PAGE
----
June designated Alzheimer’s and brain awareness month
My mother called. By the sound of her voice I knew something was amiss.
“What’s the matter, Mom?”
“The doctor wants to talk to you.” She stammered a bit. The rest came out in a cry, a sort of sob, “He says I have Alzheimer’s.”
For a moment I couldn’t hear anything from the concussion of her words that deafened me. Just as quickly I recovered. She needed me to be there, fully alert and aware, to be a lifeline that stabilized her for at least the moment.
“OK. I’ll call him as soon as we hang up. Do you need me to come to your house?”
“No. I’m all right,” she said, but I knew she would never admit to being afraid, to needing me to be there. My mother wouldn’t let anyone know she was afraid of anything. What did I expect when I met with the doctor? Compassion, understanding, patience.
“I don’t understand why everyone is so upset!” he said. “It’s something that happens to everyone sooner or later unless you’re one of the lucky ones that drop dead on the golf course!”
I didn’t know what to say. I also did not know that his mother-in-law had been diagnosed with Alzheimer’s, too. His family was struggling, too. And all of a sudden it didn’t seem necessary for me to explain that I was upset because my mother was a gifted, talented woman who had not yet reached her greatest potential, and now? Now she never would. He already knew such things.
Alzheimer’s is a devastating condition, more so for the family and caregivers of the person with dementia than the person who has it.
“I don’t think my Alzheimer’s is as bad as you all think it is,” my mother said.
“That’s because you are looking at it from inside Alzheimer’s and we see what it’s doing on the outside.”
“Oh. That makes sense,” she said. And then she sat me down to talk. “When I can’t take care of myself anymore, put me in a nursing home. And when I don’t know you anymore, stop coming to see me. I won’t be there.”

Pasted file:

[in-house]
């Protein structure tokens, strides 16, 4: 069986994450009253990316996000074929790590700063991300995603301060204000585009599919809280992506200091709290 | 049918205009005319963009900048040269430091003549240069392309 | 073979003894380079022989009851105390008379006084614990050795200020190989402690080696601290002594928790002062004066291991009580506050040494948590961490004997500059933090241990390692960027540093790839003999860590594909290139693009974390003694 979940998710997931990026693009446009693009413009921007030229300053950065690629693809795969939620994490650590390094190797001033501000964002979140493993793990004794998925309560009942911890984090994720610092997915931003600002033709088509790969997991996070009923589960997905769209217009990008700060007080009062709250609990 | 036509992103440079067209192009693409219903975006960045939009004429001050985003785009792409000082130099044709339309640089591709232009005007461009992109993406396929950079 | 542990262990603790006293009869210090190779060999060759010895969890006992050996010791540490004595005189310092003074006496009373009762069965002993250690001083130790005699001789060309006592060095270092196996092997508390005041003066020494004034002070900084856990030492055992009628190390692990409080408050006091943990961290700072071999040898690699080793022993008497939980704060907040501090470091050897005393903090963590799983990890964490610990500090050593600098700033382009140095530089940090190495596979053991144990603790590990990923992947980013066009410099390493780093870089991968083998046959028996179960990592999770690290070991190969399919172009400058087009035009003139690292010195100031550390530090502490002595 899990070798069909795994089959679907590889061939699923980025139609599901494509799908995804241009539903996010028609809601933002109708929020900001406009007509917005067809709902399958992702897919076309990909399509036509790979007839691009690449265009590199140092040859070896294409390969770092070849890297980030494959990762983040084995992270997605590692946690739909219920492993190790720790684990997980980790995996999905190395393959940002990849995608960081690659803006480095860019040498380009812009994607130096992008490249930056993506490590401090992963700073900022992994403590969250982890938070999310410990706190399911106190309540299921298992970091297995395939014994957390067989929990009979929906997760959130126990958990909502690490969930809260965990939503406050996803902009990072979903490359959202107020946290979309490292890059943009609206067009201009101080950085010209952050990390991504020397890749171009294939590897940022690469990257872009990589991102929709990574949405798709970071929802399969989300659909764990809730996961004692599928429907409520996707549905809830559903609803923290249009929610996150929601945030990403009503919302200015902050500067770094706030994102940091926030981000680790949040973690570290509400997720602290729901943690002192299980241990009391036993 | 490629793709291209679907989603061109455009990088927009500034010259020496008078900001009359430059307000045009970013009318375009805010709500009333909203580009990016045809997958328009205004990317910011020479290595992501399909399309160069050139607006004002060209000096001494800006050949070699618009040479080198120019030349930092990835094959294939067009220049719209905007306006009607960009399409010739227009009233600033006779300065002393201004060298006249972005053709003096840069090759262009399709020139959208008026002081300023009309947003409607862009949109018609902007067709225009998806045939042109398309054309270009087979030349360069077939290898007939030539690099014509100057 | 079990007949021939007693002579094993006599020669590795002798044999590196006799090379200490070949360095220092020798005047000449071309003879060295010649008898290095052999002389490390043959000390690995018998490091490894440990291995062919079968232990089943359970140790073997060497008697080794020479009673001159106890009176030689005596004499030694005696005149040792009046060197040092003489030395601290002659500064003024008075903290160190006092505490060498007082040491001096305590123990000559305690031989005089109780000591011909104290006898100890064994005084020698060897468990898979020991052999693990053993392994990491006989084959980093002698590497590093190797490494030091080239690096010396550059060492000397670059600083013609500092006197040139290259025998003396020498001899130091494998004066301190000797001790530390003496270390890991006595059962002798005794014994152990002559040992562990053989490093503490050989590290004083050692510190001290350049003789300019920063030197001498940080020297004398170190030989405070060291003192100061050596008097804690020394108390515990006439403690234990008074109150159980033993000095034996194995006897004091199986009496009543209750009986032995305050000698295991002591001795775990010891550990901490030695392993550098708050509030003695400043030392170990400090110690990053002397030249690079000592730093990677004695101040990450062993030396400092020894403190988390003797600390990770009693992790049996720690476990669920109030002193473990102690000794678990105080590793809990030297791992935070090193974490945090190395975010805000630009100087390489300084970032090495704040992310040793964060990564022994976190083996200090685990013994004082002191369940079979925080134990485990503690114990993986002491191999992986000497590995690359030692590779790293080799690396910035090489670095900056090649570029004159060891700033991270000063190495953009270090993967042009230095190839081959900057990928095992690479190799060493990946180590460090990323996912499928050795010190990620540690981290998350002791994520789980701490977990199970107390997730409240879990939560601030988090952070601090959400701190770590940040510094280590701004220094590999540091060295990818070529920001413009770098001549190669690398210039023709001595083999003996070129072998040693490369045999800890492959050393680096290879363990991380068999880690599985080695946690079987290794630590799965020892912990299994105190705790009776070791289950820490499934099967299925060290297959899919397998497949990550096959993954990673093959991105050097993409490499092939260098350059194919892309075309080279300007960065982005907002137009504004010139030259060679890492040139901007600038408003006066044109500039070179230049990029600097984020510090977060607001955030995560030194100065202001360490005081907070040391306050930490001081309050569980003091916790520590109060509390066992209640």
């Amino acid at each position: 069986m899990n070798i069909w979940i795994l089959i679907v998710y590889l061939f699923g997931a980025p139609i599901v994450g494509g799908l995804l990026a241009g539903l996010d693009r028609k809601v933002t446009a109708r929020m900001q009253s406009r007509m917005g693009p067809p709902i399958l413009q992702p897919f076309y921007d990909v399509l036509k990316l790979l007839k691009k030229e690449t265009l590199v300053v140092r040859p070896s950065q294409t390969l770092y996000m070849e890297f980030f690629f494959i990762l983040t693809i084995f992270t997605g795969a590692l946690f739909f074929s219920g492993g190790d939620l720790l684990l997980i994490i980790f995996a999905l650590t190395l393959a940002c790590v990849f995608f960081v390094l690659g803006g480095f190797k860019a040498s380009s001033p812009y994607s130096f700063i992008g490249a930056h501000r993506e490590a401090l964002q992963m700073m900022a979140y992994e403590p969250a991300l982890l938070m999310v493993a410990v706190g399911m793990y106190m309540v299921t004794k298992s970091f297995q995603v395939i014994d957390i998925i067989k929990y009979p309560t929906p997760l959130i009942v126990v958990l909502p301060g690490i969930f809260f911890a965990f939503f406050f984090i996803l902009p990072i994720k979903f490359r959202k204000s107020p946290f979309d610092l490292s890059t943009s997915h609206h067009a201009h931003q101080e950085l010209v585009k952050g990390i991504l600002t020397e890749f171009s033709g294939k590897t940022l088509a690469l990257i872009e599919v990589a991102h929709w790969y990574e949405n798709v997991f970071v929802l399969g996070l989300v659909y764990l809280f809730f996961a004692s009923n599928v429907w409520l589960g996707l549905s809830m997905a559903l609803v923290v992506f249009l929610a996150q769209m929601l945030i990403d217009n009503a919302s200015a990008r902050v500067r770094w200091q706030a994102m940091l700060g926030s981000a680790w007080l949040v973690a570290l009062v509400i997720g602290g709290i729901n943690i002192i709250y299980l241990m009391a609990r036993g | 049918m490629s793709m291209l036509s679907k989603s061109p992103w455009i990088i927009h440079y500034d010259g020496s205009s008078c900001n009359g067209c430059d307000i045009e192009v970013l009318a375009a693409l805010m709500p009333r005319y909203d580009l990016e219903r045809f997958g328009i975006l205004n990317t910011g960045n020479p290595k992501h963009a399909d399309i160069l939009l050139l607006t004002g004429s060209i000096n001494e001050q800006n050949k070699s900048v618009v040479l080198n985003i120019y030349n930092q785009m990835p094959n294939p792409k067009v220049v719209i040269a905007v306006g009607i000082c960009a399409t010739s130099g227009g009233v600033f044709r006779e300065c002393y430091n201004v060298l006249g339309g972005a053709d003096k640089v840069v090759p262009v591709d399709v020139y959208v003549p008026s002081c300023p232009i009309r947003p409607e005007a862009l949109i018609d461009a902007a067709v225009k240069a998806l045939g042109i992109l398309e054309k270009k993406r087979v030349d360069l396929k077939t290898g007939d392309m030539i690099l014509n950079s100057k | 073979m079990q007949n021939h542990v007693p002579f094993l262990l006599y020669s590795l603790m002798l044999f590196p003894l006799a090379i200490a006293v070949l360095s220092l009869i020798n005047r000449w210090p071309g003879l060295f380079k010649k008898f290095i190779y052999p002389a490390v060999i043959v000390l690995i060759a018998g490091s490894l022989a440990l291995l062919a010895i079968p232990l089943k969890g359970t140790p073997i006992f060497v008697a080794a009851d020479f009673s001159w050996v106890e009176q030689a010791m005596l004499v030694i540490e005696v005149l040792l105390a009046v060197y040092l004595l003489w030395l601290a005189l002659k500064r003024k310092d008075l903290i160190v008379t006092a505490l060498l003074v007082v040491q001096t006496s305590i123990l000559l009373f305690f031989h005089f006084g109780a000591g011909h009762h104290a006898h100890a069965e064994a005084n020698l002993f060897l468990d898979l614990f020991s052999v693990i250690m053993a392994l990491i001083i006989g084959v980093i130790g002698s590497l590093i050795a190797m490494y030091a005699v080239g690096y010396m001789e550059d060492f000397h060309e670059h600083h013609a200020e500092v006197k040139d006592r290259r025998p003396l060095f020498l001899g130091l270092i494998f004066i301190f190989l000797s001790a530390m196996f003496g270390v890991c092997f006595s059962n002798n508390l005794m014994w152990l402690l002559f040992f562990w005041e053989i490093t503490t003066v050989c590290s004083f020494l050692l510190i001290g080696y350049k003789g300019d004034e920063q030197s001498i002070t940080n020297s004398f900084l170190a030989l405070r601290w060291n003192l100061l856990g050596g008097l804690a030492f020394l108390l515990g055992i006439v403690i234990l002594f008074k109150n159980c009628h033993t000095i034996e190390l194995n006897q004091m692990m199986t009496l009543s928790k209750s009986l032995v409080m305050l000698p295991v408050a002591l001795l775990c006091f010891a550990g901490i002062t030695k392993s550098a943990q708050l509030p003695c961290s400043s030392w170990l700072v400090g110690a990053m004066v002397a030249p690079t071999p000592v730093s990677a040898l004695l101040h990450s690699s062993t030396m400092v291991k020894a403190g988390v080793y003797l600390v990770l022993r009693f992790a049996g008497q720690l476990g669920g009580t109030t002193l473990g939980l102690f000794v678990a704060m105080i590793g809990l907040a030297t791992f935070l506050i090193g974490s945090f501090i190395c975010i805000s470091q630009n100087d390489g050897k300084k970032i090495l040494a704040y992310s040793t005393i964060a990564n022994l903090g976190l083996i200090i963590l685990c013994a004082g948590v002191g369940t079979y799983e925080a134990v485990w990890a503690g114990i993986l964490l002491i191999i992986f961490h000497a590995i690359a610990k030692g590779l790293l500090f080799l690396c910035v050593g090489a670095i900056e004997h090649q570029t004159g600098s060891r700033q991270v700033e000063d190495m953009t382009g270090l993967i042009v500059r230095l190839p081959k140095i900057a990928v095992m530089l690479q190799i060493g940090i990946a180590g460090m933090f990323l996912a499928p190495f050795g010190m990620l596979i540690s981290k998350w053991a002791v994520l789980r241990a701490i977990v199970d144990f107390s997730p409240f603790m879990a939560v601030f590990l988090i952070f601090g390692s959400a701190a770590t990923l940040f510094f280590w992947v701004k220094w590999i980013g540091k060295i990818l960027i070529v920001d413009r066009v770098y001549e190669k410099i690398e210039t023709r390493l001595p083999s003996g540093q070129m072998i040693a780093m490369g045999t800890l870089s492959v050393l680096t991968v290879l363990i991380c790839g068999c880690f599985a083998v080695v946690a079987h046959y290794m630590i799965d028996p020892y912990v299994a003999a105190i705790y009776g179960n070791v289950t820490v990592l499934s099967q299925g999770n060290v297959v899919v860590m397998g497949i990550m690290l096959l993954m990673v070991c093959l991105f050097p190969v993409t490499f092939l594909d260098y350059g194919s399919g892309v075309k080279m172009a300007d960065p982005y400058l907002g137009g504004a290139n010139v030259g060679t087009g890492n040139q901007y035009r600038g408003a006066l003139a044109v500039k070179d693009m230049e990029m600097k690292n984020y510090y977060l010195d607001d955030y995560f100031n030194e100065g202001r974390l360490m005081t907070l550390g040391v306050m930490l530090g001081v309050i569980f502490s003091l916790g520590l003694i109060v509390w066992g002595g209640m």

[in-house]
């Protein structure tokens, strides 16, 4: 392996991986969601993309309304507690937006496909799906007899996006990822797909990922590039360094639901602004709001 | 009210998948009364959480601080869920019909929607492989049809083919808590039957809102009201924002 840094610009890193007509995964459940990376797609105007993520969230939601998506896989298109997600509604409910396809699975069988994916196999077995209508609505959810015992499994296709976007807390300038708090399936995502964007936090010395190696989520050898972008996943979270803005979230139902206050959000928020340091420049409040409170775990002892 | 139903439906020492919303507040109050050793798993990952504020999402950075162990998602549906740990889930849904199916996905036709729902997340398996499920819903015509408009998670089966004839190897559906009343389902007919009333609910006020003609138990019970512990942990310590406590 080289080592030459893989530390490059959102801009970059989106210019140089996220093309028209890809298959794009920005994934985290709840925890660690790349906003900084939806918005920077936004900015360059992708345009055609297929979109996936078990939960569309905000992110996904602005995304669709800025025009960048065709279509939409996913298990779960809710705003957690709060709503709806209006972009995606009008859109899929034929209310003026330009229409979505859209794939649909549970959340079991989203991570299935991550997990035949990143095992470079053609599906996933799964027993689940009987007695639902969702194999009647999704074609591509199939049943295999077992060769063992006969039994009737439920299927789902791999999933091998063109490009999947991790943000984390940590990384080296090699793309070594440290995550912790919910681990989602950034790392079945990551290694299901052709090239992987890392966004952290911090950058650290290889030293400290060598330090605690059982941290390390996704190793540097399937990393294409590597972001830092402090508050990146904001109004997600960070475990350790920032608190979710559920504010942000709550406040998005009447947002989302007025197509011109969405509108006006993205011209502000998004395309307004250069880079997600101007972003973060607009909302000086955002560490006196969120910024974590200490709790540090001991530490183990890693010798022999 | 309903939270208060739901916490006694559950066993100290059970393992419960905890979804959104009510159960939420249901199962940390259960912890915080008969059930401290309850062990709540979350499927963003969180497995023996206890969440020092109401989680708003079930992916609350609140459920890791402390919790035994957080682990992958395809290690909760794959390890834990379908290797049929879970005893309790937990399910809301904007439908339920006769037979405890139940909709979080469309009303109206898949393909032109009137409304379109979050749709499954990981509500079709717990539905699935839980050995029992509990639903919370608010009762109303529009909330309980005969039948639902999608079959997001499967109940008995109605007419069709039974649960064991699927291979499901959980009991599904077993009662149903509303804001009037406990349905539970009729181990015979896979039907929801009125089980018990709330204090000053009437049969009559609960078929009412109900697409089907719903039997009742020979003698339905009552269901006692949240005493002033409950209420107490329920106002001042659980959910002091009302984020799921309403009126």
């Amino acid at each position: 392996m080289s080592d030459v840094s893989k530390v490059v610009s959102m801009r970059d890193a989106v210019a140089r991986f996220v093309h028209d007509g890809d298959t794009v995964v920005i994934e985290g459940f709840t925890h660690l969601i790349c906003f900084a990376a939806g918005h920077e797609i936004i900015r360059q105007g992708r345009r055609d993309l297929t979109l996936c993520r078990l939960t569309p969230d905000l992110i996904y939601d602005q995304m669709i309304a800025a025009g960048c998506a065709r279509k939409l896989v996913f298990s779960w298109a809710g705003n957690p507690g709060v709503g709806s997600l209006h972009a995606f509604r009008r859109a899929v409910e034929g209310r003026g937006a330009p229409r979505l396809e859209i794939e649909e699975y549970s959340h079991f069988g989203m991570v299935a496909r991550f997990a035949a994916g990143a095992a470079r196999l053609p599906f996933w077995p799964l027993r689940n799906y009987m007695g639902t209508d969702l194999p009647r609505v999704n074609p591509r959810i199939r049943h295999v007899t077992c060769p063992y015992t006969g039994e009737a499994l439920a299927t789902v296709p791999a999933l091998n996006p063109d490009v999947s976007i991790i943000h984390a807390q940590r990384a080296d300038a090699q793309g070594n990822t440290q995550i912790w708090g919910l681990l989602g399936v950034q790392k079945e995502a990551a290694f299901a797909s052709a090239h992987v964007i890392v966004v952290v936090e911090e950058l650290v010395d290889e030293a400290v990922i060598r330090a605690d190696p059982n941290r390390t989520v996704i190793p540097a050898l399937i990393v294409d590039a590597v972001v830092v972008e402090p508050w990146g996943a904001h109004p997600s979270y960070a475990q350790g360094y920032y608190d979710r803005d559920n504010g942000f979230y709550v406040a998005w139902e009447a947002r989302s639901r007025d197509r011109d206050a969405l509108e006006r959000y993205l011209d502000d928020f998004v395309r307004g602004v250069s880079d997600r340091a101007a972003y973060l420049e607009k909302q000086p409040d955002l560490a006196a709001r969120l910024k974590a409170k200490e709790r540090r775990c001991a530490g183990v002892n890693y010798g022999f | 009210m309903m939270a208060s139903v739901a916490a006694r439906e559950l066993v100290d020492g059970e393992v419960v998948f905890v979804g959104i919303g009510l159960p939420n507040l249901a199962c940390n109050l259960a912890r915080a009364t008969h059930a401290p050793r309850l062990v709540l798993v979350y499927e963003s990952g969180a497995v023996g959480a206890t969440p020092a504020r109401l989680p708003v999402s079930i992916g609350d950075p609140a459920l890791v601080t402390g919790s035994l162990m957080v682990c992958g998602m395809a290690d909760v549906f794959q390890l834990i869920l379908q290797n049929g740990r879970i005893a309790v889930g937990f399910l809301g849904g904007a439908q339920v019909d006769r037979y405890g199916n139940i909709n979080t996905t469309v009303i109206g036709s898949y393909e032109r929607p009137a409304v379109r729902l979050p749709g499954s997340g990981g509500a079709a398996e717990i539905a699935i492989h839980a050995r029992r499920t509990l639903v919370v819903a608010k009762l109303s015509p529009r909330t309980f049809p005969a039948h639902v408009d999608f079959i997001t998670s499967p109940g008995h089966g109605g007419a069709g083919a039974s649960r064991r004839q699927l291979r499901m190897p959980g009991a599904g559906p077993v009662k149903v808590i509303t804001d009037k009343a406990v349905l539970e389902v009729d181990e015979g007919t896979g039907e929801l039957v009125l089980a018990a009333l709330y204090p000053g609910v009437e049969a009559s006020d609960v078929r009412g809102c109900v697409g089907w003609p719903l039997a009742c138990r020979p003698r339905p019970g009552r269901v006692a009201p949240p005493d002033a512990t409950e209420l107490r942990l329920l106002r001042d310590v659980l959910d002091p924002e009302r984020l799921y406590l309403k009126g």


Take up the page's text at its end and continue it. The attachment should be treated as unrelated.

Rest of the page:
All I could agree to was doing the best I could when we crossed the bridges along the way. I judged the progression of Alzheimer’s by the complexity of the crochet patterns she used to make beautiful afghans. My heart broke the day she showed me what she was working on … a simple granny square. “This is the most complicated pattern I think I have ever worked with,” she’d said.
The Alzheimer’s Association (www.alz.org) provides a lot of information including the signs to know that should prompt you to call your doctor because the earlier the diagnosis, the better.
1. Memory loss that disrupts daily life.
2. Difficulty working with numbers, following a recipe, concentrating.
3. Unable to complete familiar tasks, like driving from home to the grocery store and back. (My mother said she didn’t recognize the place when she came out of work, but she followed everyone else out of the parking lot onto the highway where she recognized some of her landmarks that got her home.)
4. Confusion with time or place, unable to understand something that isn’t happening right then. (It seemed that Mom had a sort of tunnel vision. She couldn’t see anything but what was right in front of her eyes.)
5. Trouble understanding visual images and spatial relationships with vision problems. They have trouble reading, judging distance, determining color or contrast.
6. It becomes difficult for them to follow or join a conversation. They can’t find the right words, call things by wrong names.
7. Misplacing or losing things and not being able to retrace their steps to find the objects.
8. Decreased or poor judgment with money, how to dispense their own medications. They don’t think about grooming or personal cleanliness.
9. They withdraw from work, hobbies – even favorite ones, and social situations because they struggle so much.
10. Changes in mood or personality. (Eventually we realized that Mom did better with visiting when only a couple of us at a time visited. She needed a consistent routine.)
June is Alzheimer’s and Brain Awareness Month, the time to Go Purple to support those who are fighting the condition and to push for answers and solutions for Alzheimer’s. Check out the web site, www.alz.org.
Addiction has no address, but Family Recovery Center does. For more information about the education, prevention and treatment programs for substance abuse and related behavioral issues, contact the agency at 964 N. Market St., Lisbon; phone, 330-424-1468; or e-mail, firstname.lastname@example.org. FRC is funded in part by United Way of Northern Columbiana County.